Chart 4: Decomposition of growth in real GNI per capita

This is particularly germane to Australia today. After almost all of our growth in national income coming from productivity in the 1
990s and early 2000s, over the last decade the contribution from productivity has more than halved – we have maintained the same rate of growth in living standards only because of the huge rise in our terms of trade. If, as we suspect, the terms of trade are unlikely to grow much, if at all, from here, this means that growth in Australian living standards will also slow unless productivity picks-up.

Some of the investments now being made to improve productivity – especially those in infrastructure and skills – will have a significant payoff in the years ahead. But there are some things that can have a more immediate payoff – while we wait for new skills and training to flow through the workforce we should be doing everything possible to ensure existing skills are able to be effectively utilised. For this reason it is imperative that we accelerate implementation of the Seamless National Economy initiatives, including on skill recognition across state boundaries.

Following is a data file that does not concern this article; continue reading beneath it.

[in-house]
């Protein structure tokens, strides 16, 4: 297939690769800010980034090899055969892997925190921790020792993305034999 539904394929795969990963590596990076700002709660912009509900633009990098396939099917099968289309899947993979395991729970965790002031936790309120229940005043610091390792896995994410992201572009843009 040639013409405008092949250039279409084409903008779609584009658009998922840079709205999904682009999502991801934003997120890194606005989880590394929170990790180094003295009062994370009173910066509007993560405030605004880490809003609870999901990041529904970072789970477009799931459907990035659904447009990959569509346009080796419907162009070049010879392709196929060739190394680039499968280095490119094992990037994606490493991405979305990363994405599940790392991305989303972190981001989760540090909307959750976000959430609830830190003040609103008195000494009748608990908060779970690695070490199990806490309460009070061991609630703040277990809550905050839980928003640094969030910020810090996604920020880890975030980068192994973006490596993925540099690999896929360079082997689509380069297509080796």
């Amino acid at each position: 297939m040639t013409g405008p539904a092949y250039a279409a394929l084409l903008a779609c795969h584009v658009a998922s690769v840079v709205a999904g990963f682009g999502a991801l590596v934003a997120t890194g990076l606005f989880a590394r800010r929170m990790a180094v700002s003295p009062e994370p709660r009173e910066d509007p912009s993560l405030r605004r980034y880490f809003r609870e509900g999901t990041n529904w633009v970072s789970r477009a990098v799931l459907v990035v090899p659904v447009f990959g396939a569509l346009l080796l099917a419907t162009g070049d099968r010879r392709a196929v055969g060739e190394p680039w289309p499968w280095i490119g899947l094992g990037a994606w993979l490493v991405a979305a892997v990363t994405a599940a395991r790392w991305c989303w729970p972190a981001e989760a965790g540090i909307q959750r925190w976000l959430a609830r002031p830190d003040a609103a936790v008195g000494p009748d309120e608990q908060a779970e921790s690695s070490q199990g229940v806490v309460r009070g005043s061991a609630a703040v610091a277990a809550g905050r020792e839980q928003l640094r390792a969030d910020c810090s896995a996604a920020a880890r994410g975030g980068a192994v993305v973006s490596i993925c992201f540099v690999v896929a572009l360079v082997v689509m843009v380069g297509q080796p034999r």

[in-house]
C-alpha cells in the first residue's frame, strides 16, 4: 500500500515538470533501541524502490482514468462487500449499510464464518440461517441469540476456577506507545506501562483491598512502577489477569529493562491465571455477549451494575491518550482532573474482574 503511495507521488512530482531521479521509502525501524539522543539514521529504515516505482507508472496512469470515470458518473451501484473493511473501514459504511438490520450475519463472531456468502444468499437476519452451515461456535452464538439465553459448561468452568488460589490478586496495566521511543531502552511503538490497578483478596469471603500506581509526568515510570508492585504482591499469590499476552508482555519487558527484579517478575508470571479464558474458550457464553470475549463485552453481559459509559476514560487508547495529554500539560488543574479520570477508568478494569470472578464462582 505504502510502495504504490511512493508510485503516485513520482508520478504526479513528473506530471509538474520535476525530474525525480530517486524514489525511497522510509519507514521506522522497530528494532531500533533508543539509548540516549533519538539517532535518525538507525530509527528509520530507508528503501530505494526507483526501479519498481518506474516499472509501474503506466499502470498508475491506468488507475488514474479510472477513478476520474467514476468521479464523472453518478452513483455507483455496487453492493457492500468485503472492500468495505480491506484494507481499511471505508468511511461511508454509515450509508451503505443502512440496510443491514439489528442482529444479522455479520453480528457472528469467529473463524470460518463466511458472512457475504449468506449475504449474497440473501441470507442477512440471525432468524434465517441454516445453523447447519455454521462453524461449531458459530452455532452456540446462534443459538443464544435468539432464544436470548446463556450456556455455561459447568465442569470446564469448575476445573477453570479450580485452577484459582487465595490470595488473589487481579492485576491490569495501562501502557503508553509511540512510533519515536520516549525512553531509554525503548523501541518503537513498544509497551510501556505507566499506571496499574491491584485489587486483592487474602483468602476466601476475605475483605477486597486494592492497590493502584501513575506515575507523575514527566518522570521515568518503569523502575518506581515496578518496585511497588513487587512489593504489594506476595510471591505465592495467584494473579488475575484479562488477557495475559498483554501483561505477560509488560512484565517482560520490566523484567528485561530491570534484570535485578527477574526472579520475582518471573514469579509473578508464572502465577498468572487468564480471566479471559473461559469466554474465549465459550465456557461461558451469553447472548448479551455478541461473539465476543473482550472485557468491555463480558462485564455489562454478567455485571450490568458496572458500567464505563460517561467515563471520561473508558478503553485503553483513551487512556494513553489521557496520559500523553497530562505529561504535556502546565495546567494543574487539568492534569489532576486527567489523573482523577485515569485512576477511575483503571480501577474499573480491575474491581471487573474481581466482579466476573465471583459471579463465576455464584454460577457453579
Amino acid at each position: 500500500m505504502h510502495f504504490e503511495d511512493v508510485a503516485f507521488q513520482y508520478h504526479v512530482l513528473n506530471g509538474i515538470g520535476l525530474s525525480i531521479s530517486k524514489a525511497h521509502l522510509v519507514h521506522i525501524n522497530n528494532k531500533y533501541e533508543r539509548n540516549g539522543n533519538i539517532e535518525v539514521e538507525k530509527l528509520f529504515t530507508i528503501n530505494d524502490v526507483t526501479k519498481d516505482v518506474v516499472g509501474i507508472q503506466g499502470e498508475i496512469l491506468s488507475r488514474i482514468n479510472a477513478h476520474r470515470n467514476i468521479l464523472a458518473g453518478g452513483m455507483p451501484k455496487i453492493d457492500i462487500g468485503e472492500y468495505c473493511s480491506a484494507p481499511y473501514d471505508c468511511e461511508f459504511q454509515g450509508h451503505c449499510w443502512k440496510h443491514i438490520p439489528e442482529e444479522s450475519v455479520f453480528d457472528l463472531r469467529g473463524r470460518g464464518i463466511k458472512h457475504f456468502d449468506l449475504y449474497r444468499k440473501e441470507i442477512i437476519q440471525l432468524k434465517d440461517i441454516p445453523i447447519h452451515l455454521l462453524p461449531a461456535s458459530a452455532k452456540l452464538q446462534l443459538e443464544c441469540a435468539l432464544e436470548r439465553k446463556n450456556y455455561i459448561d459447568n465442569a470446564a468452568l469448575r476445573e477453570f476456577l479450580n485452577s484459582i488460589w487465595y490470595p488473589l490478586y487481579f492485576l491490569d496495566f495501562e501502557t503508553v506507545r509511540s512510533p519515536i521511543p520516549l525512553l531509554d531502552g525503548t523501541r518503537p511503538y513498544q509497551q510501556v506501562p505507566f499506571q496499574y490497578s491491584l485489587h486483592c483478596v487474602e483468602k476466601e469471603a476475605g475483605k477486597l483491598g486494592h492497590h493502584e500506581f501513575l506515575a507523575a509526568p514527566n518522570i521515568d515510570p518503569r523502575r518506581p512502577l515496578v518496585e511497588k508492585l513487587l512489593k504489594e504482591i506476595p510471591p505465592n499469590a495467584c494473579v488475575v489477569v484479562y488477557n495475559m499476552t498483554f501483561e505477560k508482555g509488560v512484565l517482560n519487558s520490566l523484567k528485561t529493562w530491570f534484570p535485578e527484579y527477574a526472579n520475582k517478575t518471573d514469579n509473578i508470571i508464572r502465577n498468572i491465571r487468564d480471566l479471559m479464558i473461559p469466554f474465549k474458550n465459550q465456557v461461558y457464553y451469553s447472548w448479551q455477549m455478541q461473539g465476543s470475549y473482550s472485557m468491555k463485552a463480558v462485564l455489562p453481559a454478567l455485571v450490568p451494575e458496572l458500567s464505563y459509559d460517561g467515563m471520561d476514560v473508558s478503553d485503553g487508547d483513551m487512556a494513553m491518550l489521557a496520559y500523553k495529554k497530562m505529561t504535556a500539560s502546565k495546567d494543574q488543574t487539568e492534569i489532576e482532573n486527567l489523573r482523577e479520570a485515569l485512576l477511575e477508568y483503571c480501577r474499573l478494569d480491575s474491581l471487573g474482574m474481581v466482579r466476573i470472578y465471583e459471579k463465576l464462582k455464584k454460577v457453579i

Medium-term fiscal strategy and the importance of fiscal credibility

Third, the recent experience in Europe, and to a lesser extent, the United States, highlights the importance of a credible medium-term approach to fiscal policy.